I find the idea of practice and learning much more interesting. It takes a lot of training to become very skilled at throwing. This was the topic of a recent MythBusters episode, which tested the myth that you can “throw like a girl”, by comparing men and women’s throwing directly with both dominant (practiced) and non-dominant hands. The difference in throwing style went down to training. And indeed, if you compare unpracticed humans to practiced chimpanzees, you see the importance of practice and training to throwing form.
On the subject of learning, practice, and whether Homo erectus was a good thrower, Holly Dunsworth’s discussion is well worth reading: “Can you throw with half a brain?”
This isn't to say chimpanzees are klutzes. Far from it. It's to say that evolutionarily new and/or simply more motorneuronal matter in the brain and throughout the body is probably required to throw like a human, and to do all the things we do with our dexterous and powerful fingers, hands, and arms, and to do new-fangled, fast, sequential coordinated movements with our bodies. And it's probably a big part of why chimpanzees cannot or do not. (But trust also that it's highly likely that they have neurologically based abilities that we do not!)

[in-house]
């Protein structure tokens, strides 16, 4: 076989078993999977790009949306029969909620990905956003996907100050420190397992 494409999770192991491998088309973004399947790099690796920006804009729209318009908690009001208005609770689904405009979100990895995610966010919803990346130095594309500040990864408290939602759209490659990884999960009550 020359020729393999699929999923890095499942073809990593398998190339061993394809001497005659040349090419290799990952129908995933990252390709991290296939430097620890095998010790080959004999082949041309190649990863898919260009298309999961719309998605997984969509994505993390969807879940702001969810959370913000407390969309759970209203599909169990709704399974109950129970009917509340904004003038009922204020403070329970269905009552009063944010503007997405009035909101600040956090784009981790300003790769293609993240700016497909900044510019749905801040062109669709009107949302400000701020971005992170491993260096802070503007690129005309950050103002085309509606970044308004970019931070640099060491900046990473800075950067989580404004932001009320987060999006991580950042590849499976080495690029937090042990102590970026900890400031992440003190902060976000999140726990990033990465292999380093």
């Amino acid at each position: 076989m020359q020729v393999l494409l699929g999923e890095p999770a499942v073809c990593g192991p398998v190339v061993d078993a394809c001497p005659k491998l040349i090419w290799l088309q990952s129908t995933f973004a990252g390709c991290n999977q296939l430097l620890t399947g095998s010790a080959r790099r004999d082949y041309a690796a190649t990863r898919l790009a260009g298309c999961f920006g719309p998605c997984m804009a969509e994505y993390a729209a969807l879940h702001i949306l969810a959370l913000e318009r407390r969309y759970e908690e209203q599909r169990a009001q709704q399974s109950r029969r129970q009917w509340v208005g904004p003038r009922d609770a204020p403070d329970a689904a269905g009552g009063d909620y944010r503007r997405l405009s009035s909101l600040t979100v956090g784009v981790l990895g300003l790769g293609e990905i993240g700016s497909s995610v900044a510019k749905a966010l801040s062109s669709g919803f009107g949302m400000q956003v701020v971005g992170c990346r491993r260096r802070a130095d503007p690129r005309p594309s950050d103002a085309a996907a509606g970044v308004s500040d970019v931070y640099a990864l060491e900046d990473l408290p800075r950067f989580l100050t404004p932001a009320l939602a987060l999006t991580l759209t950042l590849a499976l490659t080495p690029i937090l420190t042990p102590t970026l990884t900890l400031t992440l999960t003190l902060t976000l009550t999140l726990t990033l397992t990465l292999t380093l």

Unfortunately, in this department, all we really have is brain size for early hominins and that's just not going to cut it for parsing apart these details we need to reconstruct throwing in extinct hominins even if we knew exactly what our brains were doing to aid in throwing.
That’s sort of where I put the problem. We do lots of amazing things today because we can learn them. We use the anatomical equipment we have at hand – and different groups use the same equipment with different styles as a result of practice. Is it “natural” to throw overhand? Probably as natural as beating things with sticks, and yet we find so many different ways to do both of these motions in sports from baseball and softball, to tennis and golf.